Is it really true that it is better to be late than to never arrive? In my experience with ADHD and tardiness, I’d have to disagree. I say it’s better to never arrive and claim some horrible calamity had befallen you than to arrive late. They’re more likely to forgive you.
I find it puzzling that in Hallowell and Ratey’s Diagnostic Criteria for ADD in Adults, they never mention tardiness. Could I honestly be the only ADHD adult on the planet who is later than a August 15th income tax filing on a regular basis? Preposterous! Google shows 223,000 results for “ADHD tardiness”. How could Hallowell and Ratey have missed “chronic tardiness” as a criteria?
Could Tardiness Be A Symptom of ADHD?
Perhaps they felt that tardiness is a symptom of the other hallmark ADHD attributes. Certainly, impulsivity, hyperfocus, and distraction factor into tardiness. Don’t forget to throw in an intolerance for boredom. Tell me to arrive 20 minutes early and watch me break out in a sweat. 20 minutes? What will I do during all that time‽
It certainly doesn’t help that I have created a lifestyle around the last minute. I remember once in college, I was busy working on a deadline for a comic strip when I realized I needed something to complete my work. It was 5:50pm and the college bookstore closed in 10 minutes. I bolted out of my apartment, whizzed across town like a deranged lunatic, and ran at dangerous speeds through people to get to the bookstore. The bookstore was separated from a convenience store by a metal gate which was mere feet away from closing the store for the night. Without breaking my step, I ran at the gate and slid under it.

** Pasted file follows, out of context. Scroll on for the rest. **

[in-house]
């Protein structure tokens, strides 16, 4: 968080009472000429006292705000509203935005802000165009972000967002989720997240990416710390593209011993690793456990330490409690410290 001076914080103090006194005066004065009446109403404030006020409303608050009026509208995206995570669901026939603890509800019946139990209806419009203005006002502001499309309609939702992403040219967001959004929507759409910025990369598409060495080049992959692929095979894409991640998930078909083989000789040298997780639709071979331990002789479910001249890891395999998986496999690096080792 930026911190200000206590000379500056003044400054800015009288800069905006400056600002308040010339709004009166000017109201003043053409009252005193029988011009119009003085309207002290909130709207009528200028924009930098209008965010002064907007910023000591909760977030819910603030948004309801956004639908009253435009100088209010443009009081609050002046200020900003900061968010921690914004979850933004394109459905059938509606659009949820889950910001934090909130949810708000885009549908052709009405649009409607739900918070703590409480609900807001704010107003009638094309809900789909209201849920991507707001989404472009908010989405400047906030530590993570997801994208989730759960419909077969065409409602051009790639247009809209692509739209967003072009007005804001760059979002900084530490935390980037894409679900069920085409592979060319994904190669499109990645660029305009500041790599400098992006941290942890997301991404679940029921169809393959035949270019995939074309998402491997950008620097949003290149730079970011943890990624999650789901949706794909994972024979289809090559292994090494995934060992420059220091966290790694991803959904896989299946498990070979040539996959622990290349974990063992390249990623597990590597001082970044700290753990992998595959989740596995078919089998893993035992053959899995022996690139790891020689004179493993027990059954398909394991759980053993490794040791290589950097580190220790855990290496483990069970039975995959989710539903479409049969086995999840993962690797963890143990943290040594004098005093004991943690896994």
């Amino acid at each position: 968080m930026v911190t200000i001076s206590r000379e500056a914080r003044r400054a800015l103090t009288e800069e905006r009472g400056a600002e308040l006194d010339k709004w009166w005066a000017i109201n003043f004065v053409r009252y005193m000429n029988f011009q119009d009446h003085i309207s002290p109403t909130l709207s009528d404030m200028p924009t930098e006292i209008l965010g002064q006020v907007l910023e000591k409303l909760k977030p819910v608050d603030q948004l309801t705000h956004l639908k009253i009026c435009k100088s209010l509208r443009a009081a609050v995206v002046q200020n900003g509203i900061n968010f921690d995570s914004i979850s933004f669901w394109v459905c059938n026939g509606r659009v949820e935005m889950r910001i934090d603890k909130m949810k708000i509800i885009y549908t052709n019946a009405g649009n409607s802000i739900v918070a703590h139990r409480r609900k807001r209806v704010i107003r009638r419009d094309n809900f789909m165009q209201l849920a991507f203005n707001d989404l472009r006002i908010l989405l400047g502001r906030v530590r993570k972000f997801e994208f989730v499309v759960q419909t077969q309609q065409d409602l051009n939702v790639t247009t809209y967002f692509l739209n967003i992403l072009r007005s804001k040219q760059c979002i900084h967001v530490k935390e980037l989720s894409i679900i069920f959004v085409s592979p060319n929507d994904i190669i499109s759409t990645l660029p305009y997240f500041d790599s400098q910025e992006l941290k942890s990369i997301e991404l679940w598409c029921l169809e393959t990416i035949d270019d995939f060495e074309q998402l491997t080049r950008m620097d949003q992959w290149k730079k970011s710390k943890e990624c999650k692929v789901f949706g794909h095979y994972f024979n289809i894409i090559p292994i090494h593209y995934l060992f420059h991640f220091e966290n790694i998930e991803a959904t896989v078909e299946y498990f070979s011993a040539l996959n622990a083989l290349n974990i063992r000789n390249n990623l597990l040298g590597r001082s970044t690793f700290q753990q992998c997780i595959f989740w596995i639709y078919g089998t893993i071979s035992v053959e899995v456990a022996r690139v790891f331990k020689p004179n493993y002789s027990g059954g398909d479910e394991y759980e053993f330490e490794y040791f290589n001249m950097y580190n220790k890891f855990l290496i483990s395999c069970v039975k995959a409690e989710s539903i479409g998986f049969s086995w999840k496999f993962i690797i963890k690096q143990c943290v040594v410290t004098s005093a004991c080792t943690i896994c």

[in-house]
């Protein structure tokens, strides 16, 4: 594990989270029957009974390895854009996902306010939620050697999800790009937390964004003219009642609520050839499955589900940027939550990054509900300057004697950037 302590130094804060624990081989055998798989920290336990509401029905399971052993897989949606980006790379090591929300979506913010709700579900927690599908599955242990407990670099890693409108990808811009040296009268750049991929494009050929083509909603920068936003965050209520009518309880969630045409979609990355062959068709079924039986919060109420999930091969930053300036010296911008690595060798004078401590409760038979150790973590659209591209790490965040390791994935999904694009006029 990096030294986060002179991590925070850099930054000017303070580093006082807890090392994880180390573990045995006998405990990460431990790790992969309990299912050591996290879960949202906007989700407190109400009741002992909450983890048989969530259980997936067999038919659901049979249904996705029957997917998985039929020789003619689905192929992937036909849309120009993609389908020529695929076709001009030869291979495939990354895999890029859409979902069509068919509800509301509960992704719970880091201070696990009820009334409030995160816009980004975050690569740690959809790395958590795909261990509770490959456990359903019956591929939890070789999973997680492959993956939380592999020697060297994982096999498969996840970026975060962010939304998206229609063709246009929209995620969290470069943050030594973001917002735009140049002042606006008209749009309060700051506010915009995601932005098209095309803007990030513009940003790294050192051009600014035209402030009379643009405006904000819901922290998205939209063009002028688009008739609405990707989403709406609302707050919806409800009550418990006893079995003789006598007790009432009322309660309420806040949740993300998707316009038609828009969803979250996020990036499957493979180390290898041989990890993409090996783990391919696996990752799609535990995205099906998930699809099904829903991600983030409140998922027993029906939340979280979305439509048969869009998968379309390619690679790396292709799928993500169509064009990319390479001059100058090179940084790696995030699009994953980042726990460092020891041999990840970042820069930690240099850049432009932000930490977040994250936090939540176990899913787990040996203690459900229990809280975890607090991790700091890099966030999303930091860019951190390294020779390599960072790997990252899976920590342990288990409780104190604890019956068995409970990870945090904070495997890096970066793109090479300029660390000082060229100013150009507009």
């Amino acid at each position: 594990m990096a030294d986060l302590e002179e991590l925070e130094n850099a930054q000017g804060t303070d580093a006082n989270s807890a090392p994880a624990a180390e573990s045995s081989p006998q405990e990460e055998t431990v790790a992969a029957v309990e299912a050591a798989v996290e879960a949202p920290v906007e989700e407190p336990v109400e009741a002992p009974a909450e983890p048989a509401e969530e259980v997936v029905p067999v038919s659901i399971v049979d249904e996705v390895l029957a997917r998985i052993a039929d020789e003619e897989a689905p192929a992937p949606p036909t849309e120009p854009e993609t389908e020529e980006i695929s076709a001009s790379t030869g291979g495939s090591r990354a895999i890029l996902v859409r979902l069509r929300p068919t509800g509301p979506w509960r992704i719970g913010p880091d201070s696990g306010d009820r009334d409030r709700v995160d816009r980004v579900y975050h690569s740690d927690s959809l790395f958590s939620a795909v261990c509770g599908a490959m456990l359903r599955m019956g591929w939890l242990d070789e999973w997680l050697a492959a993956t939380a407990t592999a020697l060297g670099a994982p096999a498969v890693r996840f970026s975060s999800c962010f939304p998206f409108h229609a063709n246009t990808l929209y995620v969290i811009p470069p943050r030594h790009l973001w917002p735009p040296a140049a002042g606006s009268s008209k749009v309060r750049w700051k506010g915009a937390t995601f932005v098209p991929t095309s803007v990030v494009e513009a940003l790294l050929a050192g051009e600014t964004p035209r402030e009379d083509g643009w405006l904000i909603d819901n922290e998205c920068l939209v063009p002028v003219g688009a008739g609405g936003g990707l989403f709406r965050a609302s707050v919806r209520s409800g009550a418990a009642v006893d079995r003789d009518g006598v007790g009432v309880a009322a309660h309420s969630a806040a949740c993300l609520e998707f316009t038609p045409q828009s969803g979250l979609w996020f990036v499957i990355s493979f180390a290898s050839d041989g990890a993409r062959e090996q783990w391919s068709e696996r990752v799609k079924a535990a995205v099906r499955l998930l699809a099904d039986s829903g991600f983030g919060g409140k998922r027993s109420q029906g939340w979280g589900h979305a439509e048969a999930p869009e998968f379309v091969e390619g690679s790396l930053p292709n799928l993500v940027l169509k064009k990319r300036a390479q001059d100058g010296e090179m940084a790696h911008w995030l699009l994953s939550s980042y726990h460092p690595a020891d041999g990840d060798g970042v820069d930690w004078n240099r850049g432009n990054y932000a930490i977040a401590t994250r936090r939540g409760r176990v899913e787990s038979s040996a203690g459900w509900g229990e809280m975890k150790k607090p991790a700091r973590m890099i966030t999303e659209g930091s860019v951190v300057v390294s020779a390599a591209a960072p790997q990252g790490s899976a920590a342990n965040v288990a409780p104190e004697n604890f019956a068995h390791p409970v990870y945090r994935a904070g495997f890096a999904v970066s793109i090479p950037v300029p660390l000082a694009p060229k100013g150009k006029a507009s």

Despite the stunned look on the gate keeper’s face, I got into the department I needed and bought my item. Whatever it was. Can’t remember. But I remember how pleased I was with myself. But for every slide in the nick of time, there are other mishaps where I crash against the gate in a horrible, humiliating jumble.
The root of ADHD tardiness is either distraction or an intolerance for boredom. Distraction speaks for itself, but boredom might need more explaining.
So adverse are we to boredom that we try to fit four into three in the small amount of time we have. Although not all adults with ADHD have this problem, many do, and they can’t stand to think of an idle moment. That’s why they cram every minute with activity, often overestimating the amount of time they have. In the ADHD mind, being bored is often worse than being tardy.
The solution is to not squeeze four into three.
This will take some training.
- First, make the goal to arrive early, but bring along something to do to alleviate your repulsion to boredom.
- Second, over time, gauge how much you can actually get done in, for example, 20 minutes. That way, when you need to be somewhere and you’re squeezing ToDos into your busy schedule, you’ll have a more realistic idea of how much time things will take.
- Third, never plan activities up to the last minute. Let’s be honest, with us, something always goes wrong.
- Fourth, don’t get a job that determines your worth based on punctuality. If you have even the slightest problem with tardiness, you’ll want a job that bases your worth on your work ethic and results while cutting you some slack in the mornings.
As for distractions, you’ll need to either set alarms or choose a designated time keeper to come over and rip you away from whatever you’re doing. With effort and practice, you will get punctuality under your belt—much like a kid who finally learns to ride a bike in his 40s. Good luck.